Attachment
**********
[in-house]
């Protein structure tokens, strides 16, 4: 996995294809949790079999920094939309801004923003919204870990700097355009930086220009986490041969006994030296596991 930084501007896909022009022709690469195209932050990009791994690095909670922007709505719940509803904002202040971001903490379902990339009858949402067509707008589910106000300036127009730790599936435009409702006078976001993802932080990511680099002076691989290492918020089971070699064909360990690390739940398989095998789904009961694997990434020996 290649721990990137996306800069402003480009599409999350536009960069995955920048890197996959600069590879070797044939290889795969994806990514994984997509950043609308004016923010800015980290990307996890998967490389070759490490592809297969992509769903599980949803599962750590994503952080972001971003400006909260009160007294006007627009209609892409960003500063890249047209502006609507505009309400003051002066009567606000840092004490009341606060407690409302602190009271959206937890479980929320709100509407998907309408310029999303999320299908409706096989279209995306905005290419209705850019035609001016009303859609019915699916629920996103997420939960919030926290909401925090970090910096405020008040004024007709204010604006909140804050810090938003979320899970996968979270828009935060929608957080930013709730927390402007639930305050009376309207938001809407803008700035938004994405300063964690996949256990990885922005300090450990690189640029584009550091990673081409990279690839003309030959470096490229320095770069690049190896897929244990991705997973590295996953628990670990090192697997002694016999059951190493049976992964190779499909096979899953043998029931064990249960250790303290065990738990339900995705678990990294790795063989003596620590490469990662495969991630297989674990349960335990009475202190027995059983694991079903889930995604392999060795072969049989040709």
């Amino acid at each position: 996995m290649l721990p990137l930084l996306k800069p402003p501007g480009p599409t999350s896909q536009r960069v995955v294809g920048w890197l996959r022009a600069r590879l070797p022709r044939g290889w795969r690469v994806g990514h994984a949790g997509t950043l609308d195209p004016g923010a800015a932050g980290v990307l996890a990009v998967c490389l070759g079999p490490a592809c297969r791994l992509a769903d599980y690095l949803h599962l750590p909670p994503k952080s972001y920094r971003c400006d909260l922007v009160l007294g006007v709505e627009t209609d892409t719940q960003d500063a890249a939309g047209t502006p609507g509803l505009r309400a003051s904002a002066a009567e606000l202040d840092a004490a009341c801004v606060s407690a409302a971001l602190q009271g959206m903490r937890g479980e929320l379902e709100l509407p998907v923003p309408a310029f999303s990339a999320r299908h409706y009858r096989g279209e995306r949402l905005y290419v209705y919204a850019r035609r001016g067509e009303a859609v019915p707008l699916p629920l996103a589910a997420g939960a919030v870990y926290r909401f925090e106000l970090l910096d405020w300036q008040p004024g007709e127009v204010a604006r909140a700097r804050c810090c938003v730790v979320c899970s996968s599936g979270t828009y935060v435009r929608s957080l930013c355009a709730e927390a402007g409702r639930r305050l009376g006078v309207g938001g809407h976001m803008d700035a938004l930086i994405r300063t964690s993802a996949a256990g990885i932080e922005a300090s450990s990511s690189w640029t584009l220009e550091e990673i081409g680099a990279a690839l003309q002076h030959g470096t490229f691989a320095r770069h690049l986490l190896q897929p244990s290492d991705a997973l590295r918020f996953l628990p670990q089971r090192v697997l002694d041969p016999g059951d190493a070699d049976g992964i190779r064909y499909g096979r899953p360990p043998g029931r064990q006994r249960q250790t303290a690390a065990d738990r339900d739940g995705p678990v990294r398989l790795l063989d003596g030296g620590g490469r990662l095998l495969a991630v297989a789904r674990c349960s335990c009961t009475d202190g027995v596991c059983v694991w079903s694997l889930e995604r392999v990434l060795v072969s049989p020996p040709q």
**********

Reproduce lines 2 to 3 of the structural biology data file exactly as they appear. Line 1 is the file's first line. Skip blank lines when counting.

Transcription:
């Protein structure tokens, strides 16, 4: 996995294809949790079999920094939309801004923003919204870990700097355009930086220009986490041969006994030296596991 930084501007896909022009022709690469195209932050990009791994690095909670922007709505719940509803904002202040971001903490379902990339009858949402067509707008589910106000300036127009730790599936435009409702006078976001993802932080990511680099002076691989290492918020089971070699064909360990690390739940398989095998789904009961694997990434020996 290649721990990137996306800069402003480009599409999350536009960069995955920048890197996959600069590879070797044939290889795969994806990514994984997509950043609308004016923010800015980290990307996890998967490389070759490490592809297969992509769903599980949803599962750590994503952080972001971003400006909260009160007294006007627009209609892409960003500063890249047209502006609507505009309400003051002066009567606000840092004490009341606060407690409302602190009271959206937890479980929320709100509407998907309408310029999303999320299908409706096989279209995306905005290419209705850019035609001016009303859609019915699916629920996103997420939960919030926290909401925090970090910096405020008040004024007709204010604006909140804050810090938003979320899970996968979270828009935060929608957080930013709730927390402007639930305050009376309207938001809407803008700035938004994405300063964690996949256990990885922005300090450990690189640029584009550091990673081409990279690839003309030959470096490229320095770069690049190896897929244990991705997973590295996953628990670990090192697997002694016999059951190493049976992964190779499909096979899953043998029931064990249960250790303290065990738990339900995705678990990294790795063989003596620590490469990662495969991630297989674990349960335990009475202190027995059983694991079903889930995604392999060795072969049989040709």
């Amino acid at each position: 996995m290649l721990p990137l930084l996306k800069p402003p501007g480009p599409t999350s896909q536009r960069v995955v294809g920048w890197l996959r022009a600069r590879l070797p022709r044939g290889w795969r690469v994806g990514h994984a949790g997509t950043l609308d195209p004016g923010a800015a932050g980290v990307l996890a990009v998967c490389l070759g079999p490490a592809c297969r791994l992509a769903d599980y690095l949803h599962l750590p909670p994503k952080s972001y920094r971003c400006d909260l922007v009160l007294g006007v709505e627009t209609d892409t719940q960003d500063a890249a939309g047209t502006p609507g509803l505009r309400a003051s904002a002066a009567e606000l202040d840092a004490a009341c801004v606060s407690a409302a971001l602190q009271g959206m903490r937890g479980e929320l379902e709100l509407p998907v923003p309408a310029f999303s990339a999320r299908h409706y009858r096989g279209e995306r949402l905005y290419v209705y919204a850019r035609r001016g067509e009303a859609v019915p707008l699916p629920l996103a589910a997420g939960a919030v870990y926290r909401f925090e106000l970090l910096d405020w300036q008040p004024g007709e127009v204010a604006r909140a700097r804050c810090c938003v730790v979320c899970s996968s599936g979270t828009y935060v435009r929608s957080l930013c355009a709730e927390a402007g409702r639930r305050l009376g006078v309207g938001g809407h976001m803008d700035a938004l930086i994405r300063t964690s993802a996949a256990g990885i932080e922005a300090s450990s990511s690189w640029t584009l220009e550091e990673i081409g680099a990279a690839l003309q002076h030959g470096t490229f691989a320095r770069h690049l986490l190896q897929p244990s290492d991705a997973l590295r918020f996953l628990p670990q089971r090192v697997l002694d041969p016999g059951d190493a070699d049976g992964i190779r064909y499909g096979r899953p360990p043998g029931r064990q006994r249960q250790t303290a690390a065990d738990r339900d739940g995705p678990v990294r398989l790795l063989d003596g030296g620590g490469r990662l095998l495969a991630v297989a789904r674990c349960s335990c009961t009475d202190g027995v596991c059983v694991w079903s694997l889930e995604r392999v990434l060795v072969s049989p020996p040709q």